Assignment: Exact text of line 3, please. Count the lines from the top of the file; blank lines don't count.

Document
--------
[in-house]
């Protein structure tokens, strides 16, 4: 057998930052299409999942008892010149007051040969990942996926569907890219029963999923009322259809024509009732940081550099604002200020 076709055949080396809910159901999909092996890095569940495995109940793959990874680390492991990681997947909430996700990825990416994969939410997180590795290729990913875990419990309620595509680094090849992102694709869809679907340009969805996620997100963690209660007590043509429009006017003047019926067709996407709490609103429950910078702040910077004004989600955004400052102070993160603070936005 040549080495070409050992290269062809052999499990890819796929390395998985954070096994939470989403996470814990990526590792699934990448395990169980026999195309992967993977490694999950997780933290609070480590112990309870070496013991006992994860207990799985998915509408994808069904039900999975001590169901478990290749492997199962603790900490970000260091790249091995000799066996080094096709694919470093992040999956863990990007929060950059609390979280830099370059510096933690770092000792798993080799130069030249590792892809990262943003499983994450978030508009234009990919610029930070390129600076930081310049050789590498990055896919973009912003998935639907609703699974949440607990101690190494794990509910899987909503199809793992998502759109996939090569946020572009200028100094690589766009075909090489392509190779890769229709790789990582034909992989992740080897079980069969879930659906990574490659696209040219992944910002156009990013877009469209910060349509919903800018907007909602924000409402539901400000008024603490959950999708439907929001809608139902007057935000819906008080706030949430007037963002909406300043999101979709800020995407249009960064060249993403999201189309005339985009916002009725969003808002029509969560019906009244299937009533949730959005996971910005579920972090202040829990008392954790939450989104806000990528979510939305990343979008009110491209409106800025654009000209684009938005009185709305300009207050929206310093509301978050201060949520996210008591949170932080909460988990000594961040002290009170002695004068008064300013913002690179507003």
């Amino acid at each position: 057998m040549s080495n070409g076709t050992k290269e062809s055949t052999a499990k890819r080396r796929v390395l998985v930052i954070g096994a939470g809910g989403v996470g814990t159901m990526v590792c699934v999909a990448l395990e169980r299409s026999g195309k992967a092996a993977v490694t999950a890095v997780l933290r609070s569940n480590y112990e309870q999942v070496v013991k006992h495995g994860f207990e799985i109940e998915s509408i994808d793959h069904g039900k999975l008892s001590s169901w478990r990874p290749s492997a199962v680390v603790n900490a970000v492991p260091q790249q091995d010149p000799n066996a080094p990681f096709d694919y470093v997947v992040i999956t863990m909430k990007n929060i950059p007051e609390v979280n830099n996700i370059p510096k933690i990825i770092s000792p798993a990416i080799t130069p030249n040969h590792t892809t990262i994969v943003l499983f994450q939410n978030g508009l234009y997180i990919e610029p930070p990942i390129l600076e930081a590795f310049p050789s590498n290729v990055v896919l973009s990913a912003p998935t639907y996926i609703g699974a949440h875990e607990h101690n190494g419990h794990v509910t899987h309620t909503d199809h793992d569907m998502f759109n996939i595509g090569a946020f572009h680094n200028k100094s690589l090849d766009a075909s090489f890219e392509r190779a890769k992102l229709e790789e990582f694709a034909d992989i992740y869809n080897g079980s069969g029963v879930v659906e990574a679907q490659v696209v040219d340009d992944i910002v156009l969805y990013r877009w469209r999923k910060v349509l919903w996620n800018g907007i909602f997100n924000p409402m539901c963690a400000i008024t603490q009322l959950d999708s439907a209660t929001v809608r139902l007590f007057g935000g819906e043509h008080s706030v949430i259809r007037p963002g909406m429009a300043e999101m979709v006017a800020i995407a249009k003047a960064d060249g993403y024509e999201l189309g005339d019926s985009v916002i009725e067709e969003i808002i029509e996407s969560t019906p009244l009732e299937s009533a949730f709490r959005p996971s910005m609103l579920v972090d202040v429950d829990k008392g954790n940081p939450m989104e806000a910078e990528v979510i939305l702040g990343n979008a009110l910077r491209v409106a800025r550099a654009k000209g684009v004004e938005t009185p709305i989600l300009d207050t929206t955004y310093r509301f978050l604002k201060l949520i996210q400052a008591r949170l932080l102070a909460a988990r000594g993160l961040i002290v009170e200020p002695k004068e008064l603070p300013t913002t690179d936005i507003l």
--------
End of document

């Amino acid at each position: 057998m040549s080495n070409g076709t050992k290269e062809s055949t052999a499990k890819r080396r796929v390395l998985v930052i954070g096994a939470g809910g989403v996470g814990t159901m990526v590792c699934v999909a990448l395990e169980r299409s026999g195309k992967a092996a993977v490694t999950a890095v997780l933290r609070s569940n480590y112990e309870q999942v070496v013991k006992h495995g994860f207990e799985i109940e998915s509408i994808d793959h069904g039900k999975l008892s001590s169901w478990r990874p290749s492997a199962v680390v603790n900490a970000v492991p260091q790249q091995d010149p000799n066996a080094p990681f096709d694919y470093v997947v992040i999956t863990m909430k990007n929060i950059p007051e609390v979280n830099n996700i370059p510096k933690i990825i770092s000792p798993a990416i080799t130069p030249n040969h590792t892809t990262i994969v943003l499983f994450q939410n978030g508009l234009y997180i990919e610029p930070p990942i390129l600076e930081a590795f310049p050789s590498n290729v990055v896919l973009s990913a912003p998935t639907y996926i609703g699974a949440h875990e607990h101690n190494g419990h794990v509910t899987h309620t909503d199809h793992d569907m998502f759109n996939i595509g090569a946020f572009h680094n200028k100094s690589l090849d766009a075909s090489f890219e392509r190779a890769k992102l229709e790789e990582f694709a034909d992989i992740y869809n080897g079980s069969g029963v879930v659906e990574a679907q490659v696209v040219d340009d992944i910002v156009l969805y990013r877009w469209r999923k910060v349509l919903w996620n800018g907007i909602f997100n924000p409402m539901c963690a400000i008024t603490q009322l959950d999708s439907a209660t929001v809608r139902l007590f007057g935000g819906e043509h008080s706030v949430i259809r007037p963002g909406m429009a300043e999101m979709v006017a800020i995407a249009k003047a960064d060249g993403y024509e999201l189309g005339d019926s985009v916002i009725e067709e969003i808002i029509e996407s969560t019906p009244l009732e299937s009533a949730f709490r959005p996971s910005m609103l579920v972090d202040v429950d829990k008392g954790n940081p939450m989104e806000a910078e990528v979510i939305l702040g990343n979008a009110l910077r491209v409106a800025r550099a654009k000209g684009v004004e938005t009185p709305i989600l300009d207050t929206t955004y310093r509301f978050l604002k201060l949520i996210q400052a008591r949170l932080l102070a909460a988990r000594g993160l961040i002290v009170e200020p002695k004068e008064l603070p300013t913002t690179d936005i507003l």